Financial Marketing

Does Google AdWords Affect SEO In Financial Marketing?

By November 23, 2017 No Comments

We’re often asked how PPC (specifically, Google AdWords) can impact SEO rankings in financial marketing. Consider this article our answer to the question!

There are some very important ways paid ads can affect organic rankings. Yet, there are also important ways in which they do not. So let’s establish something clearly from the very beginning…

Google AdWords does not directly affect organic search rankings.

We are aware that there are some stories out there which might lead people to think otherwise. Often, we hear stories such as: “Our Google rankings were really low, but after we started spending money on Google AdWords they went up.”

Another common claim we hear in financial marketing goes like this: “We’re already spending money on AdWords, but our competitor has a bigger AdWords budget. They’re ranking above us in organic search results, so their higher AdWords spend must be the reason why.”

Whilst these are interested stories showing a correlation between organic rankings and AdWords spend, they do not demonstrate causation. This is really important.

Google has done a thorough job of separating paid search listing from organic search listing. In other words, paid ads and organic results may well inhabit the same search engine real estate. But there is a clear division between the two sides.

That said…

There are a few indirect ways in which AdWords and organic search results intersect. A lot of these intersections are not controlled by Google, and we’re going to look at them now to make them clear.

 

#1 Click Through Rates

If a user makes a search in Google, and they see an organic listing and a Google Ad from the same brand, then they may well be more likely to click on it.

In other words, in our case, our financial marketing will probably see a higher click through rate on our organic search results:

Financial marketing example of MarketingAdviser's organic search results

If they see an ad like this beforehand in the same set of listings:

MarketingAdviser AdWords financial marketing example

This is why we, and many of our clients, bid on our branded ads and keywords. It typically encourages the click through rate in our over financial marketing strategy.

As any good SEO will tell you, a higher click through rate on your organic search results tells Google that users are interested in your content. That means Google is more likely to want to push your rankings higher up the search results.

 

#2 Previous Financial Marketing Exposure

If a user has seen your AdWords content in previous searches, or maybe in the Display Network, then they may be more likely to click on your organic content in the future.

In many cases, by looking at a client’s analytic and AdWords data, we can see that users first clicked on a paid ad, and then later clicked on the brand’s organic search results.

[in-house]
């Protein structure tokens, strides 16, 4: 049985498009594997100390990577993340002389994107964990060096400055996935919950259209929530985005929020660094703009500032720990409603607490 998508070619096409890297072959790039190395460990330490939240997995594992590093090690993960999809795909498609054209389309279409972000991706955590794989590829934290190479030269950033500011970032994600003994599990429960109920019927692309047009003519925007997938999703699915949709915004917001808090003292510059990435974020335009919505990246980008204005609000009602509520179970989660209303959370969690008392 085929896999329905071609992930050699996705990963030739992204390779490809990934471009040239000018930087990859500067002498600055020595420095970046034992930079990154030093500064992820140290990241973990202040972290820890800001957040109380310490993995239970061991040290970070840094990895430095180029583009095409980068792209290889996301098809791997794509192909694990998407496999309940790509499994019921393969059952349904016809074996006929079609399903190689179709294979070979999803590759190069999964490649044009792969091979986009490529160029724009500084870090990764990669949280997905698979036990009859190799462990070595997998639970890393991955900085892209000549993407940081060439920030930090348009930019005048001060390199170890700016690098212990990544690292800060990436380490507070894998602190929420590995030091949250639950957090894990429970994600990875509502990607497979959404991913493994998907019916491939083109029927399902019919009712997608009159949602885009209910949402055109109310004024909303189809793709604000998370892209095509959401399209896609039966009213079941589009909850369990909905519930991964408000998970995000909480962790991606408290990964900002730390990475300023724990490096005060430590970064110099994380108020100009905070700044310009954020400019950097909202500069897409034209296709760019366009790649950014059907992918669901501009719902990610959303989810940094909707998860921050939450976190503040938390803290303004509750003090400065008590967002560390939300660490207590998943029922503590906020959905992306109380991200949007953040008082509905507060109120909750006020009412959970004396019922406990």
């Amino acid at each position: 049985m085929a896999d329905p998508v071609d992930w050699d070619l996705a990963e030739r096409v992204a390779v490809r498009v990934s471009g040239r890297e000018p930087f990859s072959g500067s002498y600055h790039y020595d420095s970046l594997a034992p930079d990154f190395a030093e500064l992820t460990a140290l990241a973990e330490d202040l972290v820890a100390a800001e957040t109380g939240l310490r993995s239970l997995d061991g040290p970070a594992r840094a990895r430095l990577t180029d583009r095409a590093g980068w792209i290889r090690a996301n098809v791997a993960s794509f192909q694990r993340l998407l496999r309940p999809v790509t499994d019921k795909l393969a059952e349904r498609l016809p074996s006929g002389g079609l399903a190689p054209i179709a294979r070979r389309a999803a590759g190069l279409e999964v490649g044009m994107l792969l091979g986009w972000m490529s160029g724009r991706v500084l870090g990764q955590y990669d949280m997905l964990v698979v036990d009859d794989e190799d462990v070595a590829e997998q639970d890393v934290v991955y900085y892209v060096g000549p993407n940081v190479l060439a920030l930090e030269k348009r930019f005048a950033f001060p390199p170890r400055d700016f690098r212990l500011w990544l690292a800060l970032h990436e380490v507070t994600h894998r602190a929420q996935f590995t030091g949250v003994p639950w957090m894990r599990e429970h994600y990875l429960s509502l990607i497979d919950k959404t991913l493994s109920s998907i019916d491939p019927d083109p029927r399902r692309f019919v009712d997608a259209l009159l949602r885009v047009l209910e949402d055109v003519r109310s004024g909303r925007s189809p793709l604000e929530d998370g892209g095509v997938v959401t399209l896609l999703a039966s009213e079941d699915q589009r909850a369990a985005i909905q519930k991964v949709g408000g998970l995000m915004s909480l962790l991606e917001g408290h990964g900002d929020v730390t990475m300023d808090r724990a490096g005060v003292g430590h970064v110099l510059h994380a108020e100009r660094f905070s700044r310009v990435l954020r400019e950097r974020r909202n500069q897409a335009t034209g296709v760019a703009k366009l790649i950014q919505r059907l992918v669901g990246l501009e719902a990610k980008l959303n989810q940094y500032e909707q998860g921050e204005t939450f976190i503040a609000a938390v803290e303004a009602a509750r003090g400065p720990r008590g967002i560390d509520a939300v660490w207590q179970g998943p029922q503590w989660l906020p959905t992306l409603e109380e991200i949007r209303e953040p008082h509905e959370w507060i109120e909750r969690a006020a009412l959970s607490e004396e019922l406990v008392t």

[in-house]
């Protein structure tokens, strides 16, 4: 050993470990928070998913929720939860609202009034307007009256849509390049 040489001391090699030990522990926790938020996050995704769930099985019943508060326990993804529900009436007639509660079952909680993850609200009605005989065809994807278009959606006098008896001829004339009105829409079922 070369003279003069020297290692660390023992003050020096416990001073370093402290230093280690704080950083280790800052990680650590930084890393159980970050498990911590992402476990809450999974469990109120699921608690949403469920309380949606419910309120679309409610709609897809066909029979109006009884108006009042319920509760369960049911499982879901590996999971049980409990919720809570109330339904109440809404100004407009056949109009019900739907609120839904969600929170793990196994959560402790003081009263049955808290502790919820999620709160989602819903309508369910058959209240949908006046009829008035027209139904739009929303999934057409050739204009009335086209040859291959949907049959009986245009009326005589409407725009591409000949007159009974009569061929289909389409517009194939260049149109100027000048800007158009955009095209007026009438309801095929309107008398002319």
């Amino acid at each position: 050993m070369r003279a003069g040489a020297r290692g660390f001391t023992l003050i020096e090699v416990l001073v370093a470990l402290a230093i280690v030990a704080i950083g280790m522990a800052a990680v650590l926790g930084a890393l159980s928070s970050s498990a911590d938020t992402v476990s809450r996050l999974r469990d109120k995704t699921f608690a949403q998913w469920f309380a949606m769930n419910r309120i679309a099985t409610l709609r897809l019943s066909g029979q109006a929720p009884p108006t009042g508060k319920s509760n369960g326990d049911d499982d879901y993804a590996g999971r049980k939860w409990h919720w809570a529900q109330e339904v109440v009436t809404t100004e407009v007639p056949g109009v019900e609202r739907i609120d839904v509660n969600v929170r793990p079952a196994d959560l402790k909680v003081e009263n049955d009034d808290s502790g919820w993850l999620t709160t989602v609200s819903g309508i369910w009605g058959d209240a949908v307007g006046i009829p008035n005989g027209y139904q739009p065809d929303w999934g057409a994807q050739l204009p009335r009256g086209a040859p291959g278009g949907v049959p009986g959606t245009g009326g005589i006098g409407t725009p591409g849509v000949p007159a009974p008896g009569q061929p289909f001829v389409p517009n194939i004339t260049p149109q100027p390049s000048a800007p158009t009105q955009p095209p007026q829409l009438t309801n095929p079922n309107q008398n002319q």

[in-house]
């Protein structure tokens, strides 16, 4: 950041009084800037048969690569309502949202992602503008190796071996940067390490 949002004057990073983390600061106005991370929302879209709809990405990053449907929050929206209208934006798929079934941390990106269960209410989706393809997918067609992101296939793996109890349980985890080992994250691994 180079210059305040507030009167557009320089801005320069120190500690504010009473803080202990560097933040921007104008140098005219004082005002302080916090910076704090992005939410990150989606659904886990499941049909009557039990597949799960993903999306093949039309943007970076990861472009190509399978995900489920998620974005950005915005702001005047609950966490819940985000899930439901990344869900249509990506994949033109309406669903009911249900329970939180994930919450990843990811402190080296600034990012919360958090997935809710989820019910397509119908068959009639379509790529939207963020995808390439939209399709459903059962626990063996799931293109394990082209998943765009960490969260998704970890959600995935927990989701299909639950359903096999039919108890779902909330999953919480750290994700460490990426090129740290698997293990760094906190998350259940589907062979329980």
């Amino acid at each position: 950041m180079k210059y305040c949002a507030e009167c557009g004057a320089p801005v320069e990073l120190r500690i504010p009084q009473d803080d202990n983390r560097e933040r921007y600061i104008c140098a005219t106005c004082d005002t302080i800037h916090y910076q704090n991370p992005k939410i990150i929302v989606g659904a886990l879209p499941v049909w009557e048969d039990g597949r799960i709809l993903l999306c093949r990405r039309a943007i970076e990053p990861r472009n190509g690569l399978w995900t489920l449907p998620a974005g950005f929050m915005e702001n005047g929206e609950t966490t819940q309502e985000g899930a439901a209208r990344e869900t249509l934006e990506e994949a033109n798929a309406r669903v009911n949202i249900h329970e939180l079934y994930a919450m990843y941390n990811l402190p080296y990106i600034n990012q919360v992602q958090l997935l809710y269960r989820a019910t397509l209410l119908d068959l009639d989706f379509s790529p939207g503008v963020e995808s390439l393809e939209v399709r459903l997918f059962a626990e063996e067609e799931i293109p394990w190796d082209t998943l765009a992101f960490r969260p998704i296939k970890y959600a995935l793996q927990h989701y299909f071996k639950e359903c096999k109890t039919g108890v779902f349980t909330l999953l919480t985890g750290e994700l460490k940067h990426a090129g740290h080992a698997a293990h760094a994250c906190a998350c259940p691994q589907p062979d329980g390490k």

Remember, the first time we are exposed to a new brand, company or website, we are less likely to engage with the content than when we return to that content later.

This is why it can help your financial marketing to run paid ads alongside your SEO efforts, to maximise prior exposurein order to maximise engagement later.

 

#3 Paid Ads & Linking Opportunities

There are, of course, other potential outcomes of paid ad clicks.

For instance, suppose one of your Google Ads leads a user to your site. From there, they might like your content so much that they share it on social media. Or, they might link to one of your articles from their own website a bit later on.

These kinds of activities (link building, or backlinks) are hugely beneficial to financial marketing, because they are a positive organic ranking factor.

 

#4 Paid Ads Can Shift The Market

This dynamic is a little more difficult to explain and understand. Essentially, however, the point here is that by bidding on a keyword with your Google Ads, you shift the nature and direction of the market.

In other words, in this situation your financial marketing directly influences how other people conceptualise content for these kinds of keywords. You affect their value perception of these search queries, and how the content built around them should be monetised.

An example from the fitness and insurance industries might illustrate what we mean here.

Not too long ago in the USA, not many companies were bidding on insurance discounts in relation to fitness levels. It wasn’t too long, however, until companies started taking notice of this gap in the market.

Fitness tracking businesses and insurance companies started bidding on the keywords, and suddenly a new value chain was established. Competition over the keywords, moreover, rapidly increased.

Other brands and affiliates started getting involved with the action. As the PPC fighting grew, so did the competition over the same keywords in the organic search results.

So be mindful of this dynamic in your financial marketing. You might be insightful and smart, seeing a gap in the paid search landscape that you think you can exploit. However, be aware that diving into this pond might well invite all kinds of new, interesting competitors and participants to the show!

 

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